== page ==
Culture Round-Up: How improv can improve family relations

In the wake of the tightened coronavirus restrictions, three theatre groups tell CPH POST they are more than prepared to prevail

Dad can’t cook or dance; Mum’s useless at spiders and relaxing. And they’re both decidedly uncool.  It’s a common assumption shared by most children in secure family units, but here’s your chance to set the record, parents!

Take the perishers to the recently-launched Copenhagen Theatre School and enlist the whole brood in its Family Improv course. 

Normally, the lessons are two hours long, but for the month of September, free trial classes are available. Find out more here.

Role reversal
“It can give children the opportunity to see their parents in a different light: not just the boring mum and dad who are always telling them what to do,” enthused CTS founder Madeleine Dolby. 

“Maybe eight-year-old Sarah gets to play Mum for once, while Mum can play a young girl who has suddenly had a major growth spurt because she finally started eating her vegetables!”

The Family Improv course is one of several offered by the English-language theatre school. Children’s theatre classes are broken down into three age group – 8-11s, 11-14s and 14-18s – and there is also a beginners improv class and coaching sessions.

Adjusting our expectations
Dolby is confident that family improv can strengthen bonds and make family members understand that nobody is perfect and that perhaps they expect too much from one another.  

“It’s important in relationships that we can see each other’s trials, triumphs and struggles,” she said. “If someone is struggling, but not sharing it, we as a family don’t know that help is needed, and therefore can’t help.”

Although Dolby cautions that family improv is not therapy, she is adamant that it can definitely “have a therapeutic effect”. 

That Theatre ready to go to extremes to counter coronavirus offensive
Ahead of That Theatre’s worldwide premiere of ‘Extremophiles’ on October 21 at Krudttønden theatre, its artistic director and most well-known actor Ian Burns remains optimistic the run will go ahead as planned despite the government’s recent decision to reduce the public gathering limit to 50 in Copenhagen. Burns had already added eight extra matinee shows (at 13:00) to compensate for only being able to fill half of the theatre’s 100 seats. “There have been some takers for these,” he told CPH POST. “I’m trying to be optimistic and know that we’re not alone. Maybe the tide will swing back the other way in a couple of weeks, eh?” For more details regarding ‘Extremophiles’, a new play by Irish playwright Fergal O’Byrne, check out this link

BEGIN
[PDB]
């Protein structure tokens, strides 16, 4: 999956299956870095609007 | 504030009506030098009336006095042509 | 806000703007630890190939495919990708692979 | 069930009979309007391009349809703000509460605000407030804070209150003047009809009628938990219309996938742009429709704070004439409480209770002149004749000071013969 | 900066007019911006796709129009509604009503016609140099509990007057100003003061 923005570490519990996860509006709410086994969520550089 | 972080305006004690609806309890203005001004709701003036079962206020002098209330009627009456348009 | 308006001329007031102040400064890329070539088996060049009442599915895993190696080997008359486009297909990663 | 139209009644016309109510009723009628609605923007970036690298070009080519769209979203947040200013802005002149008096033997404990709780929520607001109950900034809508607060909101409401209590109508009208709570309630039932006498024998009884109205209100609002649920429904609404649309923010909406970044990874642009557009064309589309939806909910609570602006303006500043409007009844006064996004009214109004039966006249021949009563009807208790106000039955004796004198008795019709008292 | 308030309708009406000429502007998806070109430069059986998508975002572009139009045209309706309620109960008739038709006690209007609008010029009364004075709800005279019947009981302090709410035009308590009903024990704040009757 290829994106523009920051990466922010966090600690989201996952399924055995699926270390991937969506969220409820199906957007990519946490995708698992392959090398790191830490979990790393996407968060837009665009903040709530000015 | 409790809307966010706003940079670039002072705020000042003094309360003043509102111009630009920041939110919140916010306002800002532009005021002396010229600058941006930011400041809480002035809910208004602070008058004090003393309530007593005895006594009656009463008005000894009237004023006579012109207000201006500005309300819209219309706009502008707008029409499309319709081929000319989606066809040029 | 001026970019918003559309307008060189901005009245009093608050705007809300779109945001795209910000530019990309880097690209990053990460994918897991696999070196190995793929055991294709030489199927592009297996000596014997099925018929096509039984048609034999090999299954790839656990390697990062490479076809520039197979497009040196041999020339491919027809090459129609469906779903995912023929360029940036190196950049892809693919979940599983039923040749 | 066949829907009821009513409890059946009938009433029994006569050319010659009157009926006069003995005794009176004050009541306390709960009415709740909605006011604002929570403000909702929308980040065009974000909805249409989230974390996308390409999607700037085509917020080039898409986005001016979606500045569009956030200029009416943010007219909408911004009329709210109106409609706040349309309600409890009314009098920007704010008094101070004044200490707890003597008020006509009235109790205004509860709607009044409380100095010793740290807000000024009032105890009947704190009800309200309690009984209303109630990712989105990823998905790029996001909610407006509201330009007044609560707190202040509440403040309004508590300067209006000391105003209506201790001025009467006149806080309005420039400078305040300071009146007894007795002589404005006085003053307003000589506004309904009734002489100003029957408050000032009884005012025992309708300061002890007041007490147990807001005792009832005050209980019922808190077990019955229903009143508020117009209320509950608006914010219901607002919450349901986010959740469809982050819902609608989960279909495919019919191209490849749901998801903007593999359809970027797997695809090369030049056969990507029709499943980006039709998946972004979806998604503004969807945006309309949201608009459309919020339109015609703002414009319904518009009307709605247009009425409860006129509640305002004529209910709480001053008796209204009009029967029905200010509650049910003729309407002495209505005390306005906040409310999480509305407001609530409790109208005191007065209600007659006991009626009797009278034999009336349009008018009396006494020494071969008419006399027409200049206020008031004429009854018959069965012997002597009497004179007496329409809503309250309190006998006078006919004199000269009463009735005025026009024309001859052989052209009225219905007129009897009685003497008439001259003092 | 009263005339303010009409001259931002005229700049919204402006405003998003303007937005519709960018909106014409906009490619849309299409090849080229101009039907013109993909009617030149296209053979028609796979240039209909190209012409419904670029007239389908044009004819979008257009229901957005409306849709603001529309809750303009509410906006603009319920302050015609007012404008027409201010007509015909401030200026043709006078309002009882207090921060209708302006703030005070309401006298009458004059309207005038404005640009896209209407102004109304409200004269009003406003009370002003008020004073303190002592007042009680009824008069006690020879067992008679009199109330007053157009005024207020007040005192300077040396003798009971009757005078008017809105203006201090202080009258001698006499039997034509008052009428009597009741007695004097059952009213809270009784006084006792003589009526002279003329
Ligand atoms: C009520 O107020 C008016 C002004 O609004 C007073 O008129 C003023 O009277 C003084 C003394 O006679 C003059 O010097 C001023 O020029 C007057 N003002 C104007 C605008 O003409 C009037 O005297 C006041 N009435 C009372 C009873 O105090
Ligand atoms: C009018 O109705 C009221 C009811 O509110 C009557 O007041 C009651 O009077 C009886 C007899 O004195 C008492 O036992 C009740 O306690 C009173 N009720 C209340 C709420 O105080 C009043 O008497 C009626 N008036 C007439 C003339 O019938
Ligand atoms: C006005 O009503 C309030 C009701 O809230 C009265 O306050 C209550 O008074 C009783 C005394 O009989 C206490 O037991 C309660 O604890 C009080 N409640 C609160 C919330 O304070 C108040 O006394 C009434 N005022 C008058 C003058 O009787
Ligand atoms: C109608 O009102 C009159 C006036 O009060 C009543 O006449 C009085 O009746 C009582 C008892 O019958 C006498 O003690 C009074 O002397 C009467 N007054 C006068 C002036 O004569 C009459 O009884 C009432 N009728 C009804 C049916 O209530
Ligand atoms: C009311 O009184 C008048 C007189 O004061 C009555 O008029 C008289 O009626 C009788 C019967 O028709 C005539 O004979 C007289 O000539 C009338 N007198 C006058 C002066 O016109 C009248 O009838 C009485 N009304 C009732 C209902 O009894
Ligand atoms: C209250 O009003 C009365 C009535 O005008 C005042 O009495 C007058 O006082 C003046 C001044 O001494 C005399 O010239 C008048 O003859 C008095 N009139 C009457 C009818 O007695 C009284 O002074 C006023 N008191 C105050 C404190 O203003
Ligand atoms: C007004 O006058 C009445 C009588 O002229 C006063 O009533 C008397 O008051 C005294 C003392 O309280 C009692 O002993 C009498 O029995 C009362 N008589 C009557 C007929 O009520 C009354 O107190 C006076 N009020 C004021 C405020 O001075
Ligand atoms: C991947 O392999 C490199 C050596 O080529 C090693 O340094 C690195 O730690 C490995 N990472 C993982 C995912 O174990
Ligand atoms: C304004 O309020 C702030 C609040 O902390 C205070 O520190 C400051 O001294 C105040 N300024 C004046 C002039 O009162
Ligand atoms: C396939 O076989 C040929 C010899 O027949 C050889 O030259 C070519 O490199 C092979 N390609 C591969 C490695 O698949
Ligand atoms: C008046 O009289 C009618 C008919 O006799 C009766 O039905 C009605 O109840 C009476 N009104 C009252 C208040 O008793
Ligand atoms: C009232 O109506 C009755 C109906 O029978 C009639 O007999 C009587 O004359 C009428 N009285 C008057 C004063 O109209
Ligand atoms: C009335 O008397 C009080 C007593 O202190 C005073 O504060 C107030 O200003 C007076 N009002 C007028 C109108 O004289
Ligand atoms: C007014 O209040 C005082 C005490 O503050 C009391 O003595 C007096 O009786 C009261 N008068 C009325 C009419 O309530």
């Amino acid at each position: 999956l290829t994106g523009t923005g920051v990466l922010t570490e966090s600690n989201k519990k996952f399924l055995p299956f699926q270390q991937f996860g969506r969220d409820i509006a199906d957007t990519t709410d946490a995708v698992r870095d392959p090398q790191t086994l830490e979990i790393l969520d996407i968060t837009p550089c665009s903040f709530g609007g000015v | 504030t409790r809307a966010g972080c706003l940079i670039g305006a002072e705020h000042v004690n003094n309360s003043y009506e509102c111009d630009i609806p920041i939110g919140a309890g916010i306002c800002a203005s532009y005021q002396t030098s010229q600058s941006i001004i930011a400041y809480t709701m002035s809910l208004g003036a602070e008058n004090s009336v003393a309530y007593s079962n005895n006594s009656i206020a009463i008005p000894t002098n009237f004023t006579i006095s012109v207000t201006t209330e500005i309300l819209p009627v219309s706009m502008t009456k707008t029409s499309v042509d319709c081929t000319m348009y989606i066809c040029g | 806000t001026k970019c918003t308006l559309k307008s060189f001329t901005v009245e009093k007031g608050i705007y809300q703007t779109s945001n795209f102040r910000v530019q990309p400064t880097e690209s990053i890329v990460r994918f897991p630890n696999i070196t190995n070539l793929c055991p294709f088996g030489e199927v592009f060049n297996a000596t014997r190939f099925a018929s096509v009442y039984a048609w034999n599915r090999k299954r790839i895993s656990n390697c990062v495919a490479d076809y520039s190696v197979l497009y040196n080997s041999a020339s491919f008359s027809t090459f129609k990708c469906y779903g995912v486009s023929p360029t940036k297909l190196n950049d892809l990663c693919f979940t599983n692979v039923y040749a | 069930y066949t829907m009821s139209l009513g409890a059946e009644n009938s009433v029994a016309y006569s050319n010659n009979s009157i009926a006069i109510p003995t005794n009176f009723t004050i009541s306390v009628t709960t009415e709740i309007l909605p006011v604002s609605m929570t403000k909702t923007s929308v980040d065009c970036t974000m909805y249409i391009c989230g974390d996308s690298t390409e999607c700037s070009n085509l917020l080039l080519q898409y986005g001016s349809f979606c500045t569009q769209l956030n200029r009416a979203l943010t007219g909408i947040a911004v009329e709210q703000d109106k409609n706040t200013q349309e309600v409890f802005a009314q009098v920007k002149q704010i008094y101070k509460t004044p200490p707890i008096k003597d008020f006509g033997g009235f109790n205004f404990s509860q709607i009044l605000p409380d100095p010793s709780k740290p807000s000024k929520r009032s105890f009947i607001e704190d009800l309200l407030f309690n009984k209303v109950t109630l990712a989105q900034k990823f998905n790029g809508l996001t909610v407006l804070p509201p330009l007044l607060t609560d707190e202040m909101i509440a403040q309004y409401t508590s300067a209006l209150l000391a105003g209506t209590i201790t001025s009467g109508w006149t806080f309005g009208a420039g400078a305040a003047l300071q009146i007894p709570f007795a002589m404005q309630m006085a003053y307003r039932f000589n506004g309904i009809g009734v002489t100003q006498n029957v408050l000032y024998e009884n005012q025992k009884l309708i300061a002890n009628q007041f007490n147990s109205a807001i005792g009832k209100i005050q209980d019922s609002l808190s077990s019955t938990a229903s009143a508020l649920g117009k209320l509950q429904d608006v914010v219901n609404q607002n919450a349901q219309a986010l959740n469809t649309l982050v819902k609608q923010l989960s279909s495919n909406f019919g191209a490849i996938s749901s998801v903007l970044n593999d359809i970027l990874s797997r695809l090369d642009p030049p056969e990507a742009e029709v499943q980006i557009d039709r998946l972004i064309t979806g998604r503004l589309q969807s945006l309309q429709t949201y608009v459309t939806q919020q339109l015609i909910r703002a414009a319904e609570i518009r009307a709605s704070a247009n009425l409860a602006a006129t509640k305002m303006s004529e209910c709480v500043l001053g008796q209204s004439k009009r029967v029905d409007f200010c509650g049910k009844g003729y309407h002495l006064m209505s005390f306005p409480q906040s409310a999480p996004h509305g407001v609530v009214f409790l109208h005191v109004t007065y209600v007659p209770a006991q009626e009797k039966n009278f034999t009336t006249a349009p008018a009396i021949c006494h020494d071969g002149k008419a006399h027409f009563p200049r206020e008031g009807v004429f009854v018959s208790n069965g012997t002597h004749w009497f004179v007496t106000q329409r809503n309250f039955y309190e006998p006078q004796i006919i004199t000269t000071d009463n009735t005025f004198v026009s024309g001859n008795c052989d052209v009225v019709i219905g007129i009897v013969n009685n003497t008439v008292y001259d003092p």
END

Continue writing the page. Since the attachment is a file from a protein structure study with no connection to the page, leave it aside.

Effective strategy? If your art mirrors the reality, surely it will help?
Carol Hayes, the director of the forthcoming Copenhagen Theatre Circle production ‘The Effect’, remains hopeful that the latest coronavirus restrictions, which will remain in force until nine days before its opening night on October 1 at Krudttønden theatre, won’t further disrupt its plans. “We were already restricted to half-capacity, so we are really hoping the rules wont limit our audience further,” Hayes told CPH POST. “The Effect is a clinical trial set in a hospital, so we’ve been able to integrate the COVID restrictions and the need for a germ-free environment into the play, creating a fun and immersive experience for the audience whilst keeping everyone safe.” Hayes and her team, whose budget has been halved due to the coronavirus, have already used a fair amount of invention: from holding online auditions and split rehearsals to regularly testing the cast. “With such a small budget, we are especially reliant this year on our audiences supporting us and hope to welcome old and new faces.” Visit this link for more information about a play billed as a “clinical romance” in which two people fall in love whilst testing an antidepressant medication. But is the love real, or just the effect of the meds?

Malmö’s calling! Time for a gurn and a giggle?
Despite taking place in the land that will never be locked down, Playmate Theatre Malmö’s forthcoming production of AR Gurney’s ‘Sylvia’ at the Bastionen theatre, which runs from October 22-25, will adhere to responsible “health and safety restrictions, with social distancing and limited audience numbers”, according to cast member Vanessa Poole. “The world needs a giggle right now,” she told CPH POST about a play that offers “a meaningful take on growing through life, love and marriage and making choices”. However, Poole does not envisage the current situation in Denmark impacting audiences. “We get a handful of people from Copenhagen watching in Malmö, but our audience is mainly from southern Sweden,” she conceded. If you want to address this disparity, visit this link to find out more.